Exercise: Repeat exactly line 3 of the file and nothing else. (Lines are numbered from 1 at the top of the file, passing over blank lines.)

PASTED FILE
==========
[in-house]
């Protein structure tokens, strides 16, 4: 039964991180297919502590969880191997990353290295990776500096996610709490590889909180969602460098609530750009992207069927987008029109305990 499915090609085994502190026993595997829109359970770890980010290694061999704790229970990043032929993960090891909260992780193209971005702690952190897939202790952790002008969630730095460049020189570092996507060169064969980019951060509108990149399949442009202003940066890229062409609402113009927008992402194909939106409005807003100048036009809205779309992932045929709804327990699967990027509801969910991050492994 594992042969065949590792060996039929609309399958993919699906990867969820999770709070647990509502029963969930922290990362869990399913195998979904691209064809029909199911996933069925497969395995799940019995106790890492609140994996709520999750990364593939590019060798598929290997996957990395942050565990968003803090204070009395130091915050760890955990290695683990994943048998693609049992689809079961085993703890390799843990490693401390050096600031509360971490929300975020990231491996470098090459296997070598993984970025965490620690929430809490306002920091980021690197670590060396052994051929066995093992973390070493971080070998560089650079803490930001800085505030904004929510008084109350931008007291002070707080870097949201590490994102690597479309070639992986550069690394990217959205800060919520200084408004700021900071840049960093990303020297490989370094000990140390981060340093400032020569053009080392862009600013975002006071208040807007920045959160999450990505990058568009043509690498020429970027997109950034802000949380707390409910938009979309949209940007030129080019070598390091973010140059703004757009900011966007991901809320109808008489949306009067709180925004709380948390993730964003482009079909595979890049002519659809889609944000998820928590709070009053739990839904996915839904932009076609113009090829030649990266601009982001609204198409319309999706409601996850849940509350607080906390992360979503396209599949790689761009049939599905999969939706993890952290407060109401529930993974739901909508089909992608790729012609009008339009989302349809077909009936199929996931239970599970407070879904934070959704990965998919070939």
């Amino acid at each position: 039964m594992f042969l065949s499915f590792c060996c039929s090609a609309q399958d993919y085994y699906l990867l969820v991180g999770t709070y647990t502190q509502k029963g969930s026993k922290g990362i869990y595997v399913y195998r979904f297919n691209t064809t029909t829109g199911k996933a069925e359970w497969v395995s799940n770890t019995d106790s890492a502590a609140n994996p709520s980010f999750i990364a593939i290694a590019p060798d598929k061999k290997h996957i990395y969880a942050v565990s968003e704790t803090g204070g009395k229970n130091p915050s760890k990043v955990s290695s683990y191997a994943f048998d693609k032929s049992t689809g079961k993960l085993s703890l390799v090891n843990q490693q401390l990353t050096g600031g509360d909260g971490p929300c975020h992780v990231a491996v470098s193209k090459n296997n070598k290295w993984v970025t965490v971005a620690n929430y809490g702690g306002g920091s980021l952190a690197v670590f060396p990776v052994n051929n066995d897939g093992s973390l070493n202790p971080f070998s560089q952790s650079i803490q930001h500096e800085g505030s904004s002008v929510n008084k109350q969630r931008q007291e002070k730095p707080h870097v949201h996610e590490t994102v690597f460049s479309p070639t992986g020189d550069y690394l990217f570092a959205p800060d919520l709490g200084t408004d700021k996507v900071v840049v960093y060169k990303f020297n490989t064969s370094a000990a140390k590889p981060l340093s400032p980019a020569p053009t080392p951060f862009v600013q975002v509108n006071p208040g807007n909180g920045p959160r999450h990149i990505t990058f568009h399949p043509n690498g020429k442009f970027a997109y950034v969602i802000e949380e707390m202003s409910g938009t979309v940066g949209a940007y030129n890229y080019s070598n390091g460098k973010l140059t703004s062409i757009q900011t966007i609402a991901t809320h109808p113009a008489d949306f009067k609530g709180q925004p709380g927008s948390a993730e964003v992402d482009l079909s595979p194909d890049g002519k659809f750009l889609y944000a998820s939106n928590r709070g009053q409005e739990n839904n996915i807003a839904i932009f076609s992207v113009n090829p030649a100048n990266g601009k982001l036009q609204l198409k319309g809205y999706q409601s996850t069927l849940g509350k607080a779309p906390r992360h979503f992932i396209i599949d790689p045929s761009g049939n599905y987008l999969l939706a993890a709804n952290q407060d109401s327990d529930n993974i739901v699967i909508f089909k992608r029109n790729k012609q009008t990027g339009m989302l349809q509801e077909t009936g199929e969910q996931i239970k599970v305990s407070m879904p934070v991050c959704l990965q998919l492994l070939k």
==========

């Amino acid at each position: 039964m594992f042969l065949s499915f590792c060996c039929s090609a609309q399958d993919y085994y699906l990867l969820v991180g999770t709070y647990t502190q509502k029963g969930s026993k922290g990362i869990y595997v399913y195998r979904f297919n691209t064809t029909t829109g199911k996933a069925e359970w497969v395995s799940n770890t019995d106790s890492a502590a609140n994996p709520s980010f999750i990364a593939i290694a590019p060798d598929k061999k290997h996957i990395y969880a942050v565990s968003e704790t803090g204070g009395k229970n130091p915050s760890k990043v955990s290695s683990y191997a994943f048998d693609k032929s049992t689809g079961k993960l085993s703890l390799v090891n843990q490693q401390l990353t050096g600031g509360d909260g971490p929300c975020h992780v990231a491996v470098s193209k090459n296997n070598k290295w993984v970025t965490v971005a620690n929430y809490g702690g306002g920091s980021l952190a690197v670590f060396p990776v052994n051929n066995d897939g093992s973390l070493n202790p971080f070998s560089q952790s650079i803490q930001h500096e800085g505030s904004s002008v929510n008084k109350q969630r931008q007291e002070k730095p707080h870097v949201h996610e590490t994102v690597f460049s479309p070639t992986g020189d550069y690394l990217f570092a959205p800060d919520l709490g200084t408004d700021k996507v900071v840049v960093y060169k990303f020297n490989t064969s370094a000990a140390k590889p981060l340093s400032p980019a020569p053009t080392p951060f862009v600013q975002v509108n006071p208040g807007n909180g920045p959160r999450h990149i990505t990058f568009h399949p043509n690498g020429k442009f970027a997109y950034v969602i802000e949380e707390m202003s409910g938009t979309v940066g949209a940007y030129n890229y080019s070598n390091g460098k973010l140059t703004s062409i757009q900011t966007i609402a991901t809320h109808p113009a008489d949306f009067k609530g709180q925004p709380g927008s948390a993730e964003v992402d482009l079909s595979p194909d890049g002519k659809f750009l889609y944000a998820s939106n928590r709070g009053q409005e739990n839904n996915i807003a839904i932009f076609s992207v113009n090829p030649a100048n990266g601009k982001l036009q609204l198409k319309g809205y999706q409601s996850t069927l849940g509350k607080a779309p906390r992360h979503f992932i396209i599949d790689p045929s761009g049939n599905y987008l999969l939706a993890a709804n952290q407060d109401s327990d529930n993974i739901v699967i909508f089909k992608r029109n790729k012609q009008t990027g339009m989302l349809q509801e077909t009936g199929e969910q996931i239970k599970v305990s407070m879904p934070v991050c959704l990965q998919l492994l070939k």